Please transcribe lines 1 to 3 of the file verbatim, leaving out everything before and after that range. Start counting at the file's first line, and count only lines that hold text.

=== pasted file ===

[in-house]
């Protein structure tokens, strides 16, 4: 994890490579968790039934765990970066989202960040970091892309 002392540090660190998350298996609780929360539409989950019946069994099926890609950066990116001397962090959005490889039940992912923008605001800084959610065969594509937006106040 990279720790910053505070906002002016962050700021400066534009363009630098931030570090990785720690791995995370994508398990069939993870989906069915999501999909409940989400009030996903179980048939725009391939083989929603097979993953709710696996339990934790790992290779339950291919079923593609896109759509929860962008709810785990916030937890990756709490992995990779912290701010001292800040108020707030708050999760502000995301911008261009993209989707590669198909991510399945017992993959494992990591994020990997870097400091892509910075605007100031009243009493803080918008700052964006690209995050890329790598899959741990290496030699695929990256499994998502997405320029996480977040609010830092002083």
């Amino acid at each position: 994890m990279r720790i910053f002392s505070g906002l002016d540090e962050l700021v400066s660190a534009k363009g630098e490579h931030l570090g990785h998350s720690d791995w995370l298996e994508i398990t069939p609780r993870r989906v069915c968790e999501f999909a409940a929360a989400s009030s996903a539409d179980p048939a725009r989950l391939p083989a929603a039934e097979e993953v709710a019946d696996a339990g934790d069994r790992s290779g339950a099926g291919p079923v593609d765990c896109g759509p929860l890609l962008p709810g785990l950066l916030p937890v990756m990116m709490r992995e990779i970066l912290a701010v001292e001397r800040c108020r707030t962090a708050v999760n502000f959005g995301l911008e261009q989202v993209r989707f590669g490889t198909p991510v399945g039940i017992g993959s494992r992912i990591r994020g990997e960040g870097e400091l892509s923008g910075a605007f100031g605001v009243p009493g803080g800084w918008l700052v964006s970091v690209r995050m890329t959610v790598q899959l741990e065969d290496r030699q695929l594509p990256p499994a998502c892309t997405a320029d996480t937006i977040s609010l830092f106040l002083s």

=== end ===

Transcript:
[in-house]
């Protein structure tokens, strides 16, 4: 994890490579968790039934765990970066989202960040970091892309 002392540090660190998350298996609780929360539409989950019946069994099926890609950066990116001397962090959005490889039940992912923008605001800084959610065969594509937006106040 990279720790910053505070906002002016962050700021400066534009363009630098931030570090990785720690791995995370994508398990069939993870989906069915999501999909409940989400009030996903179980048939725009391939083989929603097979993953709710696996339990934790790992290779339950291919079923593609896109759509929860962008709810785990916030937890990756709490992995990779912290701010001292800040108020707030708050999760502000995301911008261009993209989707590669198909991510399945017992993959494992990591994020990997870097400091892509910075605007100031009243009493803080918008700052964006690209995050890329790598899959741990290496030699695929990256499994998502997405320029996480977040609010830092002083």
């Amino acid at each position: 994890m990279r720790i910053f002392s505070g906002l002016d540090e962050l700021v400066s660190a534009k363009g630098e490579h931030l570090g990785h998350s720690d791995w995370l298996e994508i398990t069939p609780r993870r989906v069915c968790e999501f999909a409940a929360a989400s009030s996903a539409d179980p048939a725009r989950l391939p083989a929603a039934e097979e993953v709710a019946d696996a339990g934790d069994r790992s290779g339950a099926g291919p079923v593609d765990c896109g759509p929860l890609l962008p709810g785990l950066l916030p937890v990756m990116m709490r992995e990779i970066l912290a701010v001292e001397r800040c108020r707030t962090a708050v999760n502000f959005g995301l911008e261009q989202v993209r989707f590669g490889t198909p991510v399945g039940i017992g993959s494992r992912i990591r994020g990997e960040g870097e400091l892509s923008g910075a605007f100031g605001v009243p009493g803080g800084w918008l700052v964006s970091v690209r995050m890329t959610v790598q899959l741990e065969d290496r030699q695929l594509p990256p499994a998502c892309t997405a320029d996480t937006i977040s609010l830092f106040l002083s």